« One From Column A...
When I was a kid growing up, my mother would always buy a few cans of Spam and threaten us kids whenever we were bad with having to eat the thing that was in that can. To us, Spam was like the Boogeyman. We dreaded that can of Spam and whatever heinous, gelatinous thing was in it. We were told there was nothing on Earth more horrifying than having to chow down on a Spam sandwich. If I had been bad, I would always take my brother's lunch bag the following morning, because I was certain there would be a Spam Creation in mine. The name Spam came to symbolize all that was weird and vile and smelly. It was alien glop, it was dog poop, it was used barf.
Now we flashforward. We are living our life. We are happy. We haven't thought of Spam in years. The Real A has kept up with the times. The Real A is a cruiser of the Internet. A WWW wizard. Who would have thought it. What fun. What joy, what happiness. Innocently surfing the net. And then, one miserable day, there is e-mail awaiting The Real A. What joy, what happiness! How The Real A loves e-mail. And what is this wonderful e-mail? It is junk mail! On the Internet! On my screen! Staring me in the face! It says "sorry to bother you" and "if you don't want this simply type remove in the header". I simply type "remove" and send it off, breathing easy, knowing I will never get another because I did as I was asked and simply typed "remove". And my reply came back to me with an error notice saying host unknown. Host unknown? Was this fair? I'd simply typed "remove", just like they told me and I simply got "host unknown" in return. I was hopping mad. But this was only the beginning. Over the next few days I got thirty more junk e-mails. I no longer looked forward to seeing I had e-mail waiting. I mean, these people were not writing me because they liked me. So, I called a friend (yes, The Real A has an actual friend), and I said what is this? This is driving me insane (not a long drive, by the way). And they said, oh, don't you know. That is Spam. My head jerked, my mouth began to twitch and my eyes widened in horror. Spam, said I! Spam??? Spam is the devil. Spam is evil. The "thing" my mother tormented us kids with that I have never forgotten. And then I thought: Of course! What a perfect name for unwanted, unsolicited e-mail. I knew then that Spam had come back to haunt me. That Spam never dies. That Spam will always be there, waiting, watching. There is nothing we can do. As I sit here and write this, I know there is Spam waiting for me, and even though it is illegal and a finable offense to send Spam, there is no way to stop it. It's like Cats. Now and forever. But enough about me.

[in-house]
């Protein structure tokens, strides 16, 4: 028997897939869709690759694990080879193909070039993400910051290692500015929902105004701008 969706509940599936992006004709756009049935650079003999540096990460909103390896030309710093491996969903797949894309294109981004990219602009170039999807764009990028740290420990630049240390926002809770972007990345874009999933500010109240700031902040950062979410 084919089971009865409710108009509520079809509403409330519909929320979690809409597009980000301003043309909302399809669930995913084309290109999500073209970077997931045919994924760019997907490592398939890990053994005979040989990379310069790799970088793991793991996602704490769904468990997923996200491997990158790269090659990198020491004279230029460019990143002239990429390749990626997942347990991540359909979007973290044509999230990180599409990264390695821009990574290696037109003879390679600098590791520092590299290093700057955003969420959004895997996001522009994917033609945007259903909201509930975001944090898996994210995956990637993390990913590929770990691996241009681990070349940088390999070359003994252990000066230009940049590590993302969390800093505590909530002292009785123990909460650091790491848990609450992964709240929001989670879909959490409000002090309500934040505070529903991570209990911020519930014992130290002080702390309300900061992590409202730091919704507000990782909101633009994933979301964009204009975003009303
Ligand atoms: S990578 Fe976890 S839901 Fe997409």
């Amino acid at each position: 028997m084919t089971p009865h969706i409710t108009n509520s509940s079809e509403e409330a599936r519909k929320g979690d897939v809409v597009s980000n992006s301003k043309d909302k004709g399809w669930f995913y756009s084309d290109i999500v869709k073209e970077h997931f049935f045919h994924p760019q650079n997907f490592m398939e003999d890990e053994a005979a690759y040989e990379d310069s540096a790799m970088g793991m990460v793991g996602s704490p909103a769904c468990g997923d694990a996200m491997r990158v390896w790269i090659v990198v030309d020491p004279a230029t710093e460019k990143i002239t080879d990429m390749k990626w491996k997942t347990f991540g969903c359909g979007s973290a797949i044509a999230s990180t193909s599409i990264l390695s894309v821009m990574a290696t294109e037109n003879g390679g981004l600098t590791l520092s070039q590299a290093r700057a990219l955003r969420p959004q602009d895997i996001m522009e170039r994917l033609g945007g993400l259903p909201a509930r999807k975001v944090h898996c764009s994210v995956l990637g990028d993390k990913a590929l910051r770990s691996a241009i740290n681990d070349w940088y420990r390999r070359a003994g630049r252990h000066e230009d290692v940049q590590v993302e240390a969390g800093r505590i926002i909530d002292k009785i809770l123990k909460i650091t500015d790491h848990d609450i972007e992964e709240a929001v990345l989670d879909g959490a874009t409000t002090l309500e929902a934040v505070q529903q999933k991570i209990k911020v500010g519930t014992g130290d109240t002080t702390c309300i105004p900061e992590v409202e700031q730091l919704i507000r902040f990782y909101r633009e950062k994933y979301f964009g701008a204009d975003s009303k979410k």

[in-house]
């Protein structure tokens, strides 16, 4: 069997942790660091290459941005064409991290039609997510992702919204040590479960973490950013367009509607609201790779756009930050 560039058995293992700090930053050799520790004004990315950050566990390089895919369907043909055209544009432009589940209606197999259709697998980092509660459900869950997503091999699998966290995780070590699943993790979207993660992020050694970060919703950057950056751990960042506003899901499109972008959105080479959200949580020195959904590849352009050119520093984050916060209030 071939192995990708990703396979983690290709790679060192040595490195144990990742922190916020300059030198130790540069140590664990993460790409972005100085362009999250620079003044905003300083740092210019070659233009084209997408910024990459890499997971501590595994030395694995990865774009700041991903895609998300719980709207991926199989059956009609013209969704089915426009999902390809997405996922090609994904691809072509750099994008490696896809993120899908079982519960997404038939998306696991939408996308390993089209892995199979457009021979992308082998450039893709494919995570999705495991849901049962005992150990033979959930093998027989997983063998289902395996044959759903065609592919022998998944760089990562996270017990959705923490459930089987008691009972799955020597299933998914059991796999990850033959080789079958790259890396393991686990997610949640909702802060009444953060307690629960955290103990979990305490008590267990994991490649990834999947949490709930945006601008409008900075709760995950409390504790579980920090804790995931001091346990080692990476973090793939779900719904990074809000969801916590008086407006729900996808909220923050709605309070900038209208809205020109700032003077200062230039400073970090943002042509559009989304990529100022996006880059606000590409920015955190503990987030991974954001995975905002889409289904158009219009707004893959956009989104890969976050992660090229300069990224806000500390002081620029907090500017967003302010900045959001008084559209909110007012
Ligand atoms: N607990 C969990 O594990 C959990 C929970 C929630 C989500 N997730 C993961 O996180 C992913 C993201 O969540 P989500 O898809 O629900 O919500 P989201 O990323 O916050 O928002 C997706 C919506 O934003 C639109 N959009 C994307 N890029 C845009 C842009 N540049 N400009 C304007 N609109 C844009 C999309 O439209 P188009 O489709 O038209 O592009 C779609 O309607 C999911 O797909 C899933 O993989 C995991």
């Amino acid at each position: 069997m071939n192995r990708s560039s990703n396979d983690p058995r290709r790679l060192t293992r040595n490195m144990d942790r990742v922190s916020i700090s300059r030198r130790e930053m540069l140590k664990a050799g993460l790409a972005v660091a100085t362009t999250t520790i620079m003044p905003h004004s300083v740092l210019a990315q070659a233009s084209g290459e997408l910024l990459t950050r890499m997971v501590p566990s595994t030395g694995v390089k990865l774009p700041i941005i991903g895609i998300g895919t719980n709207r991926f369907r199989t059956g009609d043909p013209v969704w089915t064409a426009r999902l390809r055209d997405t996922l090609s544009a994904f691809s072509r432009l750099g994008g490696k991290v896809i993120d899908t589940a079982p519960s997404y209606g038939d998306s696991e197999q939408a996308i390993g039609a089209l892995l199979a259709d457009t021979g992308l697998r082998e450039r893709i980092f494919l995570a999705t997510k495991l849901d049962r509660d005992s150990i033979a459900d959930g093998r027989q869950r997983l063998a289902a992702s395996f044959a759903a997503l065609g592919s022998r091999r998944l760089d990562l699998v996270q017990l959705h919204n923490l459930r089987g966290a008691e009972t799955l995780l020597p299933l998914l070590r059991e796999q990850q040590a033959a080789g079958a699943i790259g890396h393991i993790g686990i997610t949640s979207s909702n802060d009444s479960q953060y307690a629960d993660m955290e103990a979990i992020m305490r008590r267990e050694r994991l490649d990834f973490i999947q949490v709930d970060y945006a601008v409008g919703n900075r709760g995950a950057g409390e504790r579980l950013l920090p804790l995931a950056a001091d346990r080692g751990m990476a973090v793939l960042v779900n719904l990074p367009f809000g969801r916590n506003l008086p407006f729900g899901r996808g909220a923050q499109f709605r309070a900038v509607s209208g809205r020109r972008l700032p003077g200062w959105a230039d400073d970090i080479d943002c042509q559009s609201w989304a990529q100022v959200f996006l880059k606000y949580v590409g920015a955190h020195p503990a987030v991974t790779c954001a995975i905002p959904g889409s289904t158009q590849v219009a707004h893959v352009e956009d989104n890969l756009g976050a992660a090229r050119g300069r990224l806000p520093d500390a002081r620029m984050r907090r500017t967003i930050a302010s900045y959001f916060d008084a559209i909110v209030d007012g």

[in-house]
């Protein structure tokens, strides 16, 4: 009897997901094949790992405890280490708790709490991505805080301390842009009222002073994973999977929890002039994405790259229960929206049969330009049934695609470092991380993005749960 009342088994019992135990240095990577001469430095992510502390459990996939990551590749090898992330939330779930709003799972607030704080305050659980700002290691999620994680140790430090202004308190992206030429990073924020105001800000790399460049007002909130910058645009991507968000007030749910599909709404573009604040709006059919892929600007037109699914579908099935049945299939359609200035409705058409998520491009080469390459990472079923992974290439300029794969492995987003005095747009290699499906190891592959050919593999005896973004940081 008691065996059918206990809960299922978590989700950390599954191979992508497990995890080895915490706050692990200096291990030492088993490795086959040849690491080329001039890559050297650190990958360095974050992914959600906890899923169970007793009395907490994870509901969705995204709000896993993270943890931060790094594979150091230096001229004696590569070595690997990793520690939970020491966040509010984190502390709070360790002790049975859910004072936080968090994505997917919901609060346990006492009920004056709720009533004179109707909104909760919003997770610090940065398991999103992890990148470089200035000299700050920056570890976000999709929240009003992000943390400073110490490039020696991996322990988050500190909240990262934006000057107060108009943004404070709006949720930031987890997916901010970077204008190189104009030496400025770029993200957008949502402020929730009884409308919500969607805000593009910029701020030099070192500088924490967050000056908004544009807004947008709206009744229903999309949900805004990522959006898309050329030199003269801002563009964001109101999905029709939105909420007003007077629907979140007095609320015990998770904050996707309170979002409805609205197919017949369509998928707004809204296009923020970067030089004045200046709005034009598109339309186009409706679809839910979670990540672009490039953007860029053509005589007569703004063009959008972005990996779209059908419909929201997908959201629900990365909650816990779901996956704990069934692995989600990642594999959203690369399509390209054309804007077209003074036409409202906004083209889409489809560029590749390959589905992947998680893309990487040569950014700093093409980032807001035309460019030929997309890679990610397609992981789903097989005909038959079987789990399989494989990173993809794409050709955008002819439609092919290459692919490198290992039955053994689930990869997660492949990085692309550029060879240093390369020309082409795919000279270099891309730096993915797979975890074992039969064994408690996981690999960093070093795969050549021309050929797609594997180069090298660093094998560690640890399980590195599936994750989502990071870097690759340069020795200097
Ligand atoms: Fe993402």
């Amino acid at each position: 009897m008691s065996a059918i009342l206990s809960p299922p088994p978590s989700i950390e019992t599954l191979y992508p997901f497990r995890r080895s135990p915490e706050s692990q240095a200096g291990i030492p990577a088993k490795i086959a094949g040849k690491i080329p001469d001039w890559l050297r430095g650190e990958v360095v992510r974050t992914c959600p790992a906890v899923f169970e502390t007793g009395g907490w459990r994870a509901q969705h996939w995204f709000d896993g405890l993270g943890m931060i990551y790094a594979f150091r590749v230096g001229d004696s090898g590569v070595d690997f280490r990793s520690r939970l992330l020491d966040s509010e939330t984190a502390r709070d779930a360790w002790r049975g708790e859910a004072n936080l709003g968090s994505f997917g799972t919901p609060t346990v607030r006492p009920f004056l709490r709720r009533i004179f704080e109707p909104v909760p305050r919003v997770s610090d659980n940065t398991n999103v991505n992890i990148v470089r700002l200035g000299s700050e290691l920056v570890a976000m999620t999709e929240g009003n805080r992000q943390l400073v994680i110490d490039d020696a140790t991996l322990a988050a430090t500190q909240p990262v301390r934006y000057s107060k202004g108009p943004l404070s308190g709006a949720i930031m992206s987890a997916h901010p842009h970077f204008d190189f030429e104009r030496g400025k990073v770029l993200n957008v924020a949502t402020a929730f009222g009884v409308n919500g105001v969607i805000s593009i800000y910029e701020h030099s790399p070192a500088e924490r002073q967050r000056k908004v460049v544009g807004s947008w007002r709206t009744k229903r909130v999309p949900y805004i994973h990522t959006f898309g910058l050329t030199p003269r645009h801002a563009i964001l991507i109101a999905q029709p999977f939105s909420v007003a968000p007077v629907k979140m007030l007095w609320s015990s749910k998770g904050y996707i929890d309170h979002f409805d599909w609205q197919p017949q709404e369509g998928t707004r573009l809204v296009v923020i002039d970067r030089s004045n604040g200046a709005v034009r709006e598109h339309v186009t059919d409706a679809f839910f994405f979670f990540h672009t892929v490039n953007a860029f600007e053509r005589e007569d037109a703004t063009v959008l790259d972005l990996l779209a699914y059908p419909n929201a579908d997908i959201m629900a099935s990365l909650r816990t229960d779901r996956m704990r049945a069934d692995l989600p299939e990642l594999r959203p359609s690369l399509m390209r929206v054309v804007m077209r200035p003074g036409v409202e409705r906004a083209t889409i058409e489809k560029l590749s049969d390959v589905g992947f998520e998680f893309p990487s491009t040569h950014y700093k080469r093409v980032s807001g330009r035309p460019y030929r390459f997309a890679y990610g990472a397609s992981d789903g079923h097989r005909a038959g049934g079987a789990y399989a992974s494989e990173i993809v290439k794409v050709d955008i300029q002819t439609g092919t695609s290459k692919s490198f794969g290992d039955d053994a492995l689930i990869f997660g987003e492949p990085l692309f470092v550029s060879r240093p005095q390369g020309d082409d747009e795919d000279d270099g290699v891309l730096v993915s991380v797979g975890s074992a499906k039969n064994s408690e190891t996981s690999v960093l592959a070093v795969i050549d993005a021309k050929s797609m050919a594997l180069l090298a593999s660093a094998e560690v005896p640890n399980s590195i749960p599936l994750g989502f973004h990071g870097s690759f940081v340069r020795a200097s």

Oooh, they're flying fast and furious this week. The first rumor is that Side Show was about to post its closing notice. Then it wasn't about to post its closing notice. It was playing to 40% capacity. It was playing to 60% capacity. Fact: Earlier this week, Side Show played to a house in which the orchestra section was less than half full. And that was after they'd moved people down from the balcony. This cannot possibly bode well. Unless the producers find a way to turn this situation around immediately (as The Dodgers did with Titanic), there will be no possible way for them to keep the show running with those kinds of audiences. In olden days if a musical were doing this kind of business it would have closed within the first two weeks. But producers today will do anything to keep something running, including losing millions of dollars of their investor's money. This is not a diatribe against Side Show. I wish Side Show well, as I wish all new musicals well, and would like to see Side Show. But it is interesting that they can keep losing money like this, and keep plugging along despite obvious public disinterest. Let us not forget that this show was the beneficiary of a rave review from the NY Times (two, Brantley and Canby) and multiple articles and tub-thumping at every opportunity. And still they don't come. The next few weeks will tell the tale. Meanwhile, the cast album has been recorded by Sony.
One can only wonder that if that other musical that was formerly known as Side Show and which became Anyone Can Whistle had opened now instead of when it did, if it could've lasted beyond the meager run it had. In this day and age it might have hung on for a few months.